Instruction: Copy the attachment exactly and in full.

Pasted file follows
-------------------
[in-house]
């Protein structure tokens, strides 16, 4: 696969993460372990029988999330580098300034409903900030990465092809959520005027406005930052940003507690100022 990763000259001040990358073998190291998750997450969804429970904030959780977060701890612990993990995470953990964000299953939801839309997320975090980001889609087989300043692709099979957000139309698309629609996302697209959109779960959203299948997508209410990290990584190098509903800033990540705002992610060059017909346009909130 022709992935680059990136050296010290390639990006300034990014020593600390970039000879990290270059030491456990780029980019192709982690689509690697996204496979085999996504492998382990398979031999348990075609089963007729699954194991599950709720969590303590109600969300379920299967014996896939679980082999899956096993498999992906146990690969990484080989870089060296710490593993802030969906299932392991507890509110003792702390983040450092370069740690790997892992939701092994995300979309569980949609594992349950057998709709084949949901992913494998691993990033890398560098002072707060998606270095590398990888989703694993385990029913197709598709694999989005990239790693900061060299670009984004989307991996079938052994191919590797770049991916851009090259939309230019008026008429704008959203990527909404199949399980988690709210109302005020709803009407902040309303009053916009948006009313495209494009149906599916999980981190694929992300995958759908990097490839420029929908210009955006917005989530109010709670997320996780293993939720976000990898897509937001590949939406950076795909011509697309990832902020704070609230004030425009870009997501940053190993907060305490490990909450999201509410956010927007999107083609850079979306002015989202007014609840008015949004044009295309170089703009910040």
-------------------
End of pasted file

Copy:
[in-house]
């Protein structure tokens, strides 16, 4: 696969993460372990029988999330580098300034409903900030990465092809959520005027406005930052940003507690100022 990763000259001040990358073998190291998750997450969804429970904030959780977060701890612990993990995470953990964000299953939801839309997320975090980001889609087989300043692709099979957000139309698309629609996302697209959109779960959203299948997508209410990290990584190098509903800033990540705002992610060059017909346009909130 022709992935680059990136050296010290390639990006300034990014020593600390970039000879990290270059030491456990780029980019192709982690689509690697996204496979085999996504492998382990398979031999348990075609089963007729699954194991599950709720969590303590109600969300379920299967014996896939679980082999899956096993498999992906146990690969990484080989870089060296710490593993802030969906299932392991507890509110003792702390983040450092370069740690790997892992939701092994995300979309569980949609594992349950057998709709084949949901992913494998691993990033890398560098002072707060998606270095590398990888989703694993385990029913197709598709694999989005990239790693900061060299670009984004989307991996079938052994191919590797770049991916851009090259939309230019008026008429704008959203990527909404199949399980988690709210109302005020709803009407902040309303009053916009948006009313495209494009149906599916999980981190694929992300995958759908990097490839420029929908210009955006917005989530109010709670997320996780293993939720976000990898897509937001590949939406950076795909011509697309990832902020704070609230004030425009870009997501940053190993907060305490490990909450999201509410956010927007999107083609850079979306002015989202007014609840008015949004044009295309170089703009910040």